McGuinness is the dream-maker

Alan Foley


Alan Foley

McGuinness is the dream-maker
When Jim McGuinness met the Donegal panel for the first time in late 2010 he later referred to a book he once read to set the scene.

When Jim McGuinness met the Donegal panel for the first time in late 2010 he later referred to a book he once read to set the scene.

McGuinness had studied the diaries of Robert Falcon Scott, the British explorer who had headed expeditions to both the North and South Pole in the early years of the twentieth century, with varying degrees of success.

“I read a book once about Scott going across to the North Pole and he said he had to hire character and teach them the skills,” McGuinness said last year.

As new Donegal manager, McGuinness first met his panel one crisp autumnal day at the Rosapenna in November 2010.

He inherited a side low on confidence but felt he had the ability and character within the room to make a success of the group.

He told his players he could see the Donegal supporters walking up the hill in Clones in the month of July.

Two and a bit years later and there will be plenty in the green and gold headed for St Tiernach’s Park on Sunday week as Donegal chase a third provincial title in succession. Did McGuinness really believe this was possible?

“They have probably surpassed my own expectation of them in terms of how good a group they are,” McGuiness said of his players.

“They have done that to the highest levels over the last three years. If we get a result on Sunday, it will probably be the culmination of all that and would be a reflection of that.”

McGuinness’s first season of 2011 was one of traction, while the development of the side flourished last season to win the ultimate prize.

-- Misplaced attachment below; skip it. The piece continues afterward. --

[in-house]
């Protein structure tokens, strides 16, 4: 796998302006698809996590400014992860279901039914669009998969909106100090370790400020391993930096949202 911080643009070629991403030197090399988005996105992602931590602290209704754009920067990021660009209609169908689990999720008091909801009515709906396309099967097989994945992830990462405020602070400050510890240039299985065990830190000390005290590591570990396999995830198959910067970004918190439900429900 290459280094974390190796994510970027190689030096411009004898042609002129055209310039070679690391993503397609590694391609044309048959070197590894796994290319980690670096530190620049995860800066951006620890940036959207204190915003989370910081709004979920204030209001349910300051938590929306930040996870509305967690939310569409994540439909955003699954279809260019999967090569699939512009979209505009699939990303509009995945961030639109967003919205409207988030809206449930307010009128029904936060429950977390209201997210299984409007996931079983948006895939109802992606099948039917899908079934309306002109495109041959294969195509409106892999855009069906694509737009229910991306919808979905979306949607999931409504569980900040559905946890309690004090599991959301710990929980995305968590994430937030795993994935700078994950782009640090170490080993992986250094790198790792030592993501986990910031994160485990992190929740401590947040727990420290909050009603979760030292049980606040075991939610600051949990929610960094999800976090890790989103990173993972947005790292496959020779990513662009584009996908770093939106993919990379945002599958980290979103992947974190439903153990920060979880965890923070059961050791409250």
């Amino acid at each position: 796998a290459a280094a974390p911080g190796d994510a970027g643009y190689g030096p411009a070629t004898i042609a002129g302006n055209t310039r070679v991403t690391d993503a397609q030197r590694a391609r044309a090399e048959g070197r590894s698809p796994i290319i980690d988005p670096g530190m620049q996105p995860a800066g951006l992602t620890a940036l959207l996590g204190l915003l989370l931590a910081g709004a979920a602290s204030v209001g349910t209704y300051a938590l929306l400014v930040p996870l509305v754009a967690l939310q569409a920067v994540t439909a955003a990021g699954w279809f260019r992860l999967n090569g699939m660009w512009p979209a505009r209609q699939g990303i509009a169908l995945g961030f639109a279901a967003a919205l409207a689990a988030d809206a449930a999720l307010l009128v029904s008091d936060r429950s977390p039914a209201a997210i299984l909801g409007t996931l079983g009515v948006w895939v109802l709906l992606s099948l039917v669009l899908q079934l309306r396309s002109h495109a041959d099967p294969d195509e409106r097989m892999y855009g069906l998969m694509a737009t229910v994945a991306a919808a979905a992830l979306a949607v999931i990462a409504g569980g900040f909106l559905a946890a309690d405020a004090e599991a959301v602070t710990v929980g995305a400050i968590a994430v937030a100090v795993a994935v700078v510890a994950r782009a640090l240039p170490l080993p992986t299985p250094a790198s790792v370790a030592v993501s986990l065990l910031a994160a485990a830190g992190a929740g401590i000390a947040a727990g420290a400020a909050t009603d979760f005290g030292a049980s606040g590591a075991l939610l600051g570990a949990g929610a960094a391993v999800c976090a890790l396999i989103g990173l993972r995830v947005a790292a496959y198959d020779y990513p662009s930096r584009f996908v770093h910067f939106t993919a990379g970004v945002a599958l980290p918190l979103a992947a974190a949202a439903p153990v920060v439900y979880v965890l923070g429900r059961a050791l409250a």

“In 2011 we went very defensive because we wanted results,” McGuinness said.

“We wanted to move the squad forward positively. That took us so far and ultimately we didn’t win an All-Ireland because we didn’t put enough scores on the board.

“We averaged 12 points a game in the championship, but last year we won an All-Ireland with an average of 17½ in the championship.

“The massive emphasis last year was on upping the ante offensively. At the moment we’re working on other things that we’re trying to bring into it.

“It would become very boring if you decided: This is us and this is what we’re about.”

Talk of Ulster and All-Ireland titles was banned since New Year. It’s only now the players can picture the possibility of the three-in-a-row.

“We haven’t talked about it all year, but it’s the reality now. If we win this game that is what will happen. It is very much on our radar now, McGuinness said. “It’s a big opportunity.

“If we can take the Cup into Donegal town, whether it’s a one-point win or whatever, that is all we want.

“That’s what we’re dreaming about and that’s what working towards.”